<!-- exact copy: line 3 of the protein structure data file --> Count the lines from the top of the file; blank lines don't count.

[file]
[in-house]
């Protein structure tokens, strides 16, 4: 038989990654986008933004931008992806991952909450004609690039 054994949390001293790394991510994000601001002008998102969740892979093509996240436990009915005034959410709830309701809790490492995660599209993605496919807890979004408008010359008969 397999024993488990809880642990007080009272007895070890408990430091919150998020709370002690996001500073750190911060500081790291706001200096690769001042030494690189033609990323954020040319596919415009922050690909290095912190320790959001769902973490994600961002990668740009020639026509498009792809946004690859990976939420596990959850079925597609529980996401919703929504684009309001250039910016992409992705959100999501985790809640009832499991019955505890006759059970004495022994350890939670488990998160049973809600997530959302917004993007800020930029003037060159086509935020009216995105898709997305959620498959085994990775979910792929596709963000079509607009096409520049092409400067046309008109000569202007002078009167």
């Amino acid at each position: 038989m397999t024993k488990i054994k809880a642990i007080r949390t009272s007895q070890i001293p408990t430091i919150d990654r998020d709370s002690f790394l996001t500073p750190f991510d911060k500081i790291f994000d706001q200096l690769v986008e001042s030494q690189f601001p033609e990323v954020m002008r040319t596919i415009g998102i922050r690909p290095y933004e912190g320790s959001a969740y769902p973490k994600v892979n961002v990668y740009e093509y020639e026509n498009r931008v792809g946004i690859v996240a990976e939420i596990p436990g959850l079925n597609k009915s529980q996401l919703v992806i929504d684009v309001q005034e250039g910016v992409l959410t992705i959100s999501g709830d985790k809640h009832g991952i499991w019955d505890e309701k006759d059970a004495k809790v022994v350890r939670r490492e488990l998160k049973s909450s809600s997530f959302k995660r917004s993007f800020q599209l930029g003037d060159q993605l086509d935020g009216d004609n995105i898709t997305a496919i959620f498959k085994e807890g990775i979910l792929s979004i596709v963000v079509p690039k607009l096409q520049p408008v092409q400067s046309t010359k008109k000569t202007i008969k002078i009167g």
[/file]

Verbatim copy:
């Amino acid at each position: 038989m397999t024993k488990i054994k809880a642990i007080r949390t009272s007895q070890i001293p408990t430091i919150d990654r998020d709370s002690f790394l996001t500073p750190f991510d911060k500081i790291f994000d706001q200096l690769v986008e001042s030494q690189f601001p033609e990323v954020m002008r040319t596919i415009g998102i922050r690909p290095y933004e912190g320790s959001a969740y769902p973490k994600v892979n961002v990668y740009e093509y020639e026509n498009r931008v792809g946004i690859v996240a990976e939420i596990p436990g959850l079925n597609k009915s529980q996401l919703v992806i929504d684009v309001q005034e250039g910016v992409l959410t992705i959100s999501g709830d985790k809640h009832g991952i499991w019955d505890e309701k006759d059970a004495k809790v022994v350890r939670r490492e488990l998160k049973s909450s809600s997530f959302k995660r917004s993007f800020q599209l930029g003037d060159q993605l086509d935020g009216d004609n995105i898709t997305a496919i959620f498959k085994e807890g990775i979910l792929s979004i596709v963000v079509p690039k607009l096409q520049p408008v092409q400067s046309t010359k008109k000569t202007i008969k002078i009167g």